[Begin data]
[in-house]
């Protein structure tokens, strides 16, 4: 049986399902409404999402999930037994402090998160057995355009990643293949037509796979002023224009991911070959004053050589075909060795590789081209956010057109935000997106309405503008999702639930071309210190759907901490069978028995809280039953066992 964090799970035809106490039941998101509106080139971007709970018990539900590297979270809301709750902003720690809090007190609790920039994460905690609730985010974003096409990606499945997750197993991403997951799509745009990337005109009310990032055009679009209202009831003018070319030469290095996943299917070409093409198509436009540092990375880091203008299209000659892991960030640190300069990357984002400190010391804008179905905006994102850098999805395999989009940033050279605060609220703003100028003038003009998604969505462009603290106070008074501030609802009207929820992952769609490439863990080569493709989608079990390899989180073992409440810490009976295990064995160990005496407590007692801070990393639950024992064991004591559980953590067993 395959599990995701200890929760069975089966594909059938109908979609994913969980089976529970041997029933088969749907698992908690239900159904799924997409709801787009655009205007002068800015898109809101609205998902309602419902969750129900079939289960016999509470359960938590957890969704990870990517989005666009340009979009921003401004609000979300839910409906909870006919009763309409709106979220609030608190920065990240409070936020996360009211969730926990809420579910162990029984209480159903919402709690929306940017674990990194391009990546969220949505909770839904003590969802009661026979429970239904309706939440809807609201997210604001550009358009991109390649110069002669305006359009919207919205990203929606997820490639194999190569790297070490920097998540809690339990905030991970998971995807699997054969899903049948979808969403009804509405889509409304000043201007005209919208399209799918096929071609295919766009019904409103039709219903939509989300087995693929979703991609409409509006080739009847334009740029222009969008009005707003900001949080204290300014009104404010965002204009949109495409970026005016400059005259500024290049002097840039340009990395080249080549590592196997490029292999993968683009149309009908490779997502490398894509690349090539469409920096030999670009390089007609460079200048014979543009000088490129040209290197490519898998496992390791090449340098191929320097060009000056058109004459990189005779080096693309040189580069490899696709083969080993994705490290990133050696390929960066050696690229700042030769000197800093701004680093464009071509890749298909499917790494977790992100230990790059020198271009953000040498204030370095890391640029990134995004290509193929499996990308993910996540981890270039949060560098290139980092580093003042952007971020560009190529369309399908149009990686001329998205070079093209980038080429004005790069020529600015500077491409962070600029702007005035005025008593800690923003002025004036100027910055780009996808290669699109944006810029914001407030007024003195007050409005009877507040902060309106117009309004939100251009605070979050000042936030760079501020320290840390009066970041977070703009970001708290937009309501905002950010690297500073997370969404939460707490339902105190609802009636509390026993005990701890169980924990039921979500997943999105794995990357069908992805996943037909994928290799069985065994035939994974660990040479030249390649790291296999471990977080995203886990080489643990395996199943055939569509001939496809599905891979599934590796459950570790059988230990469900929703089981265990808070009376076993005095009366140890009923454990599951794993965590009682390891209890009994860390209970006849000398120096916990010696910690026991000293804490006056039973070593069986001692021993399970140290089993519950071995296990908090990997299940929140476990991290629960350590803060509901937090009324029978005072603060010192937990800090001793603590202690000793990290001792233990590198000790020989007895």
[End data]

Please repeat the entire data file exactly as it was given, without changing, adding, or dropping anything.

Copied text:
[in-house]
């Protein structure tokens, strides 16, 4: 049986399902409404999402999930037994402090998160057995355009990643293949037509796979002023224009991911070959004053050589075909060795590789081209956010057109935000997106309405503008999702639930071309210190759907901490069978028995809280039953066992 964090799970035809106490039941998101509106080139971007709970018990539900590297979270809301709750902003720690809090007190609790920039994460905690609730985010974003096409990606499945997750197993991403997951799509745009990337005109009310990032055009679009209202009831003018070319030469290095996943299917070409093409198509436009540092990375880091203008299209000659892991960030640190300069990357984002400190010391804008179905905006994102850098999805395999989009940033050279605060609220703003100028003038003009998604969505462009603290106070008074501030609802009207929820992952769609490439863990080569493709989608079990390899989180073992409440810490009976295990064995160990005496407590007692801070990393639950024992064991004591559980953590067993 395959599990995701200890929760069975089966594909059938109908979609994913969980089976529970041997029933088969749907698992908690239900159904799924997409709801787009655009205007002068800015898109809101609205998902309602419902969750129900079939289960016999509470359960938590957890969704990870990517989005666009340009979009921003401004609000979300839910409906909870006919009763309409709106979220609030608190920065990240409070936020996360009211969730926990809420579910162990029984209480159903919402709690929306940017674990990194391009990546969220949505909770839904003590969802009661026979429970239904309706939440809807609201997210604001550009358009991109390649110069002669305006359009919207919205990203929606997820490639194999190569790297070490920097998540809690339990905030991970998971995807699997054969899903049948979808969403009804509405889509409304000043201007005209919208399209799918096929071609295919766009019904409103039709219903939509989300087995693929979703991609409409509006080739009847334009740029222009969008009005707003900001949080204290300014009104404010965002204009949109495409970026005016400059005259500024290049002097840039340009990395080249080549590592196997490029292999993968683009149309009908490779997502490398894509690349090539469409920096030999670009390089007609460079200048014979543009000088490129040209290197490519898998496992390791090449340098191929320097060009000056058109004459990189005779080096693309040189580069490899696709083969080993994705490290990133050696390929960066050696690229700042030769000197800093701004680093464009071509890749298909499917790494977790992100230990790059020198271009953000040498204030370095890391640029990134995004290509193929499996990308993910996540981890270039949060560098290139980092580093003042952007971020560009190529369309399908149009990686001329998205070079093209980038080429004005790069020529600015500077491409962070600029702007005035005025008593800690923003002025004036100027910055780009996808290669699109944006810029914001407030007024003195007050409005009877507040902060309106117009309004939100251009605070979050000042936030760079501020320290840390009066970041977070703009970001708290937009309501905002950010690297500073997370969404939460707490339902105190609802009636509390026993005990701890169980924990039921979500997943999105794995990357069908992805996943037909994928290799069985065994035939994974660990040479030249390649790291296999471990977080995203886990080489643990395996199943055939569509001939496809599905891979599934590796459950570790059988230990469900929703089981265990808070009376076993005095009366140890009923454990599951794993965590009682390891209890009994860390209970006849000398120096916990010696910690026991000293804490006056039973070593069986001692021993399970140290089993519950071995296990908090990997299940929140476990991290629960350590803060509901937090009324029978005072603060010192937990800090001793603590202690000793990290001792233990590198000790020989007895």